Alheira is a smoked Portuguese sausage, (pronounced “Al – iyai -rah”), that derives its name from the Portuguese word alho, meaning “garlic”. Different from its pork-dominated counterparts, Alheira is not only filled with poultry (chicken and turkey), but also game meat (duck, rabbit, venison, partridge, pheasant): creating a mouthwatering smokey, garlicky and earthy aroma.
Now here comes the interesting part, hold tight! The original Alheira was a pork-free sausage that is rumored to have been invented by the Portuguese Jews during the Inquisition. When the practice of the Jewish faith was outlawed, the Jews, especially the large community in the northern region of Trás-os-Montes, were easily found as they lacked the traditional pork sausages that hung from the smokehouses. To disguise themselves as “New Christians”, they created their own sausage, made from a blend of whatever non-pork product they had lying around. The recipe grew in popularity and eventually spread to the rest of the Portuguese population, who adopted their own varieties made with pork and/or pork fat.
Nowadays, you can find Alheira made from almost anything, from bacalhau to vegetarian. The most common varieties are de aves (poultry), de caça (game meat) or de carne de vaca e presunto (beef and Portuguese cured ham). Prized varieties include all the above, or exclusively with javali (wild boar) or prized regional breeds of pig, such as the raça Bísara. As a general rule, Alheira contains a base of pork and pork fat, bread crumbs, olive oil and lard, garlic, salt and sweet paprika, then smoked. The most famous Alheiras of these types are produced in the city of Mirandela in Trás-os-Montes. Protected with the IGP certification (“Product of Geographic Indication”), the Alheira is confirmed as a traditional enchido (sausage) of the region and must be produced according to strict regulations. Additionally, it’s been selected as one of the Portuguese 7 Maravilhas da Gastronomia – “7 Wonders of Portuguese Gastronomy” in 2011. So yes, it is indeed that good!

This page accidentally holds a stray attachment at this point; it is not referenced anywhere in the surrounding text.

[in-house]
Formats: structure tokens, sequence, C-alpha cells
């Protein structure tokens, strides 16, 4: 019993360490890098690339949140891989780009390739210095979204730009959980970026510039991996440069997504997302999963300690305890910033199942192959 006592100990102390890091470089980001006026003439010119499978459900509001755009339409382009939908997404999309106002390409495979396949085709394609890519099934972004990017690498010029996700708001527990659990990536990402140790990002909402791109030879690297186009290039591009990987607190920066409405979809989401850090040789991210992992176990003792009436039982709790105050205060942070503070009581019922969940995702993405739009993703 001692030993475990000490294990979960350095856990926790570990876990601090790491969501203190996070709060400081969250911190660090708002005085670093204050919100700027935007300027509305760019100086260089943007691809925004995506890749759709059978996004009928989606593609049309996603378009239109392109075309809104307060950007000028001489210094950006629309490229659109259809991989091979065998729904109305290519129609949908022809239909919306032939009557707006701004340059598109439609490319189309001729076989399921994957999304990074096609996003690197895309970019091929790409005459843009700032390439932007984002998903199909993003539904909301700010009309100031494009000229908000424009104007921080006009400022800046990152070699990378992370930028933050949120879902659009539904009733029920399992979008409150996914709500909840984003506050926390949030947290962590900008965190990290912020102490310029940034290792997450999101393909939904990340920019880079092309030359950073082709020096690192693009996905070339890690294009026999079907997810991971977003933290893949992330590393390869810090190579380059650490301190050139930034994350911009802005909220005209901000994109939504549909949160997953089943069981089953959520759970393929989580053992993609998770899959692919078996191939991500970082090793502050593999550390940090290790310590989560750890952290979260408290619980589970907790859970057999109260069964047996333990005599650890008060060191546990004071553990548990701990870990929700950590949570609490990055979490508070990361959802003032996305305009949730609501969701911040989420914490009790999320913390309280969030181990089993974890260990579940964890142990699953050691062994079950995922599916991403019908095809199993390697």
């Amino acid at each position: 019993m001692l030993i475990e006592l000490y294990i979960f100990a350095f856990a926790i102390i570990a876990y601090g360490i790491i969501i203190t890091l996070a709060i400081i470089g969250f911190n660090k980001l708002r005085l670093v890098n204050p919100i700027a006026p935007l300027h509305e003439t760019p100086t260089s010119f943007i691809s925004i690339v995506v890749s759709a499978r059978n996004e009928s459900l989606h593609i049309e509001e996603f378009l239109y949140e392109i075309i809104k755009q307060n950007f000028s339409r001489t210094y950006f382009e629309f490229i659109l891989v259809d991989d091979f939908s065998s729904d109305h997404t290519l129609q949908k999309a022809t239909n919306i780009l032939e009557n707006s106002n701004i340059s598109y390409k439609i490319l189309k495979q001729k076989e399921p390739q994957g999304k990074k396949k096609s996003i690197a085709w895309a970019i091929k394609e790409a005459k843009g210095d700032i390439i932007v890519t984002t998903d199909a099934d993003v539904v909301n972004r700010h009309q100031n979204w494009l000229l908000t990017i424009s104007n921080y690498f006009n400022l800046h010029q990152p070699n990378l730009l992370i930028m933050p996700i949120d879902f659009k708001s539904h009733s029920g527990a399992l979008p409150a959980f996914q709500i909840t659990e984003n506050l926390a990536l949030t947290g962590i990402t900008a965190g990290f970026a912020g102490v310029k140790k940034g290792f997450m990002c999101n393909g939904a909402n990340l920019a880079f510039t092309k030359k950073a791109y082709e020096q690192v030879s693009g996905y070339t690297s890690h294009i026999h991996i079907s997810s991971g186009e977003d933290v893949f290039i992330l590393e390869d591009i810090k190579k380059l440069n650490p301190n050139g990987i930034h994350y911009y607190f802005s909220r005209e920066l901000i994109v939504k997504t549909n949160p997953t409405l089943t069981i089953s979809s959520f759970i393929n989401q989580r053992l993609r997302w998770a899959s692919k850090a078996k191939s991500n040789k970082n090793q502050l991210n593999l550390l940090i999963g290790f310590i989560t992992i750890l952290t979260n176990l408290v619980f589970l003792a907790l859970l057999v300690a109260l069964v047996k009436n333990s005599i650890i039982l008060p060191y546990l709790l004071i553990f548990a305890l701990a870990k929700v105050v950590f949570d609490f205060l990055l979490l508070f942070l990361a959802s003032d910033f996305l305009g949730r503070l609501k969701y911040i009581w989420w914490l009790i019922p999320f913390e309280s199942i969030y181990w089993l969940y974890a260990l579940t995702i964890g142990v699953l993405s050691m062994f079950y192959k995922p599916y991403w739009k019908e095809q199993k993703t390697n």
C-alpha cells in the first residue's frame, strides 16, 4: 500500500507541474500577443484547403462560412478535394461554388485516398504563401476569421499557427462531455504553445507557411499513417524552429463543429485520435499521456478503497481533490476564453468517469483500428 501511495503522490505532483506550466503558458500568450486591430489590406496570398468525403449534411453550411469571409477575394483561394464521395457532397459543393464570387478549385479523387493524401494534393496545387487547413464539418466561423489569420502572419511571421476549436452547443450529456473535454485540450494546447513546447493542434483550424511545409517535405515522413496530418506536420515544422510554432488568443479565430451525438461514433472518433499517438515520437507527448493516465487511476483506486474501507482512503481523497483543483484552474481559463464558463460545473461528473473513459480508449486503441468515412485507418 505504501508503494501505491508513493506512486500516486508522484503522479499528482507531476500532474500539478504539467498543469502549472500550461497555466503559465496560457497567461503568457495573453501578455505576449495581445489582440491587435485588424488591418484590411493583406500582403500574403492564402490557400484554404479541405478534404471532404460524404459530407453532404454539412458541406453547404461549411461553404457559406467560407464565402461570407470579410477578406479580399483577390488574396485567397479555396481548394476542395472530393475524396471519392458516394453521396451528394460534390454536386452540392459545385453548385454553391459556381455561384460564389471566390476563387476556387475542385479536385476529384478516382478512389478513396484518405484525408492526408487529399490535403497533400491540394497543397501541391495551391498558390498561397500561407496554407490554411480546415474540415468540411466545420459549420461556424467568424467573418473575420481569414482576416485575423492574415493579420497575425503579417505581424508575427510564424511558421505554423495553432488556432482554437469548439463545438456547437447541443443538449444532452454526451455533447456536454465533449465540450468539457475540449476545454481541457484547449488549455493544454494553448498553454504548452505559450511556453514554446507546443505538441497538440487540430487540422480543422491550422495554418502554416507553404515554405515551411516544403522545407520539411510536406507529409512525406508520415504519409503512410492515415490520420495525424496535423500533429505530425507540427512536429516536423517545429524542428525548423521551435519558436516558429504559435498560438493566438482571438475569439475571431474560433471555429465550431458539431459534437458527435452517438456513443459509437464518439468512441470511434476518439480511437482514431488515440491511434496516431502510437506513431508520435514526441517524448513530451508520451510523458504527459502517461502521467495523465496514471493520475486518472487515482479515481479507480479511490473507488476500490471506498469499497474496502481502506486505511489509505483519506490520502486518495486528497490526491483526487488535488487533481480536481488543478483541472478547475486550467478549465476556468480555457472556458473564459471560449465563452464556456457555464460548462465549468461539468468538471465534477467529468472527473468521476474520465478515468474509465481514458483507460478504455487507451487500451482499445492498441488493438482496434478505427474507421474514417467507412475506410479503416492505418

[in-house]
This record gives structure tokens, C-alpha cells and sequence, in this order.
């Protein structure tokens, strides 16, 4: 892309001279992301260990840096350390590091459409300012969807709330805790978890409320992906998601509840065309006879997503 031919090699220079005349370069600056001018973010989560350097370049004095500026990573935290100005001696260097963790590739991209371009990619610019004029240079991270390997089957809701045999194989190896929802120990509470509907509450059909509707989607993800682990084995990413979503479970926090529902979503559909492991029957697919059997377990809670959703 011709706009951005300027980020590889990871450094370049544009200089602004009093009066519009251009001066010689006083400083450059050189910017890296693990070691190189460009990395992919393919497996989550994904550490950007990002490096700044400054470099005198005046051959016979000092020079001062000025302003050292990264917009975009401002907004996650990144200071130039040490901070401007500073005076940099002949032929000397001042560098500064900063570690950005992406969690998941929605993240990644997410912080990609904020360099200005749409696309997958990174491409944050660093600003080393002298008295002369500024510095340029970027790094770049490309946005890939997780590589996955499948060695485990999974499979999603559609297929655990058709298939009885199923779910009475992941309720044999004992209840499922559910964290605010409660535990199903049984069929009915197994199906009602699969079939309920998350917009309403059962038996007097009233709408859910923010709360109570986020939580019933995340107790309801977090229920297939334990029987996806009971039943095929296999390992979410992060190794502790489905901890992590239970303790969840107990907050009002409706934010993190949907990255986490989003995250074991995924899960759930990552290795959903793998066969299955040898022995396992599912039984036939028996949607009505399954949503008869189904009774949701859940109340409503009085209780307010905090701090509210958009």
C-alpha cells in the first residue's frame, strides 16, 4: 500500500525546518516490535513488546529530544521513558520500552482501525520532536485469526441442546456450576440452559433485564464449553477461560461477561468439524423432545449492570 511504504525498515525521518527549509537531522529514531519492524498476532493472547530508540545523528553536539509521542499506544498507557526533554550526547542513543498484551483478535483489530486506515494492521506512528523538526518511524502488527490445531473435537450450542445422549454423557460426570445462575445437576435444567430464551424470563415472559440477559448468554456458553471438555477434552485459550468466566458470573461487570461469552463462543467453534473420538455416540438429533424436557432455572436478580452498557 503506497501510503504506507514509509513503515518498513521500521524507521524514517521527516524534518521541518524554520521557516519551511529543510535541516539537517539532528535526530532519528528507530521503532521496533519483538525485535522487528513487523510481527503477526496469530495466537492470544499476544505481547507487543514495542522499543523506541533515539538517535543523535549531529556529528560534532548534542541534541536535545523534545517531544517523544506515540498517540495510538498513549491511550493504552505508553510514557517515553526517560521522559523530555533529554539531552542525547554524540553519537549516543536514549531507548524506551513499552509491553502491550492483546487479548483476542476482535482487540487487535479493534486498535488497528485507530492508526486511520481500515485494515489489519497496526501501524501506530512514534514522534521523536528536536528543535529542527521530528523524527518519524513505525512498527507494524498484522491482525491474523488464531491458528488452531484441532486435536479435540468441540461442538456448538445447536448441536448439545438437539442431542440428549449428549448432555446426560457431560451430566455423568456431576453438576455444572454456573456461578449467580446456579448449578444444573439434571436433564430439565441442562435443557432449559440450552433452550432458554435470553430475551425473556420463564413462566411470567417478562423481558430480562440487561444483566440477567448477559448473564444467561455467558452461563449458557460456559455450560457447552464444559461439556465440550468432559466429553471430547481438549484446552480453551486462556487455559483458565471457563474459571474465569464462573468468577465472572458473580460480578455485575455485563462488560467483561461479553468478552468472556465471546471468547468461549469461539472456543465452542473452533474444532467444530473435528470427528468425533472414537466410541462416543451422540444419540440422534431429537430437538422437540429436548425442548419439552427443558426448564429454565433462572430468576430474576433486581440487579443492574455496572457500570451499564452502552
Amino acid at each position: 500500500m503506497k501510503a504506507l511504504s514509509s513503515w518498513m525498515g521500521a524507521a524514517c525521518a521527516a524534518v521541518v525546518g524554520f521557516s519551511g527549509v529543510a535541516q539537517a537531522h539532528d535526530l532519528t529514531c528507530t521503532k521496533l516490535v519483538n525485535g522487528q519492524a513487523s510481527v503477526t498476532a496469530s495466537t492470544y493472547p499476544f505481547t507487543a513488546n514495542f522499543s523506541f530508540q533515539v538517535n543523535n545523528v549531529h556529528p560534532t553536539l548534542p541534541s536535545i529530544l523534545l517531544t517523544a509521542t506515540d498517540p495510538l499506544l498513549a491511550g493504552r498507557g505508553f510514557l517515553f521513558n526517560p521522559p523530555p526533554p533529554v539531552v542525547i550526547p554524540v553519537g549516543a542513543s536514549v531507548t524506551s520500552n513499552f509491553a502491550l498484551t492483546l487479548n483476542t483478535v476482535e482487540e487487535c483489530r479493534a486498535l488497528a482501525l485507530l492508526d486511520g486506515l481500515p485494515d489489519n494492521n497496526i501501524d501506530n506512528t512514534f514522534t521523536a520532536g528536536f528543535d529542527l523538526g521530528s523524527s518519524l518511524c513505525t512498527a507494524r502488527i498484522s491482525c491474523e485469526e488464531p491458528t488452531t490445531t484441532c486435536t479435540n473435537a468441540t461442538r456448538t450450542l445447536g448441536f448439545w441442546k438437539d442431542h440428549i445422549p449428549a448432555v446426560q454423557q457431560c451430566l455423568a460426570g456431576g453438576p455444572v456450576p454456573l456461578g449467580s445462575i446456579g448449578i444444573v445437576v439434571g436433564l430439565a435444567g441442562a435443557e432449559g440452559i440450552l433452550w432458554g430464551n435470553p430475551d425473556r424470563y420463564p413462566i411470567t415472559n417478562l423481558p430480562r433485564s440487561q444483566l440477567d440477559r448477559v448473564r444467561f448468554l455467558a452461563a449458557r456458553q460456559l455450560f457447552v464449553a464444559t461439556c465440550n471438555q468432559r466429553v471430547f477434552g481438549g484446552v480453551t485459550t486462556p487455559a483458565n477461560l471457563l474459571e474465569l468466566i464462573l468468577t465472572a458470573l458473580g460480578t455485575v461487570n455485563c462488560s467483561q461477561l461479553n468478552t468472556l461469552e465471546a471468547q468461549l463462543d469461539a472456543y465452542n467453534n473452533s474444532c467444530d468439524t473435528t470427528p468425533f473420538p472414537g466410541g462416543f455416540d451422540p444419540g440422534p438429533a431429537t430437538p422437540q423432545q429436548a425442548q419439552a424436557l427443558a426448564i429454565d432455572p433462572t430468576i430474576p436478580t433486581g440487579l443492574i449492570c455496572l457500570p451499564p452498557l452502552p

Because Alheira is made from more perishable ingredients, it must be fully cooked before serving. And there are a variety of ways to prepare it. Some of the most traditional methods in the region of Trás-os-Montes are to boil or grill it and serve with boiled potatoes, grelos, cabbage or other boiled vegetables. However the most popular way to prepare it (and one of my favorites), particularly for the Alheira de Mirandela, is to deep fry it and serve with a fried egg on top with french fries, rice and a tiny salad (keyword tiny). Called Alheira de Mirandela, you can find this dish on just about every traditional Portuguese restaurant menu in the country. Though it may be one of the least healthy ways to eat Alheira, it is certainly one of the most enjoyable and highly recommended!
In recent years, I have seen a wide variety of both creative and delicious ways to cook Alheira. With its soft filling and thin casing that can easily be removed, Alheira makes for a fabulous stuffing ingredient. It’s great in puff pastry or phyllo rolls, or even used for lulas recheadas – stuffed squid, which is a traditional dish generally made with rice and cured chouriço. I’ve also seen it as a pizza topping, in scrambled eggs and in stir-fry noodles. Personally, I’ve taken creative liberties by making an Italian version at home, “Alheira Taglietelle”, with leeks and mushrooms. So far, I haven’t had an Alheira combination that didn’t work, but I would suggest that if you use it as main ingredient, instead of a stuffing, pan-fry it well so you can get a nice, crispy texture without it getting too soft and sticky.
Regardless of the version, I can guarantee you will become an Alheira lover. It’s a unique and versatile sausage, both as an ingredient in dishes and simply delicious on its own. What’s your favorite type of Alheira and how do you like it prepared? Tell us about your best or most eclectic combination!
Cheers to some smokey, gamey goodness,
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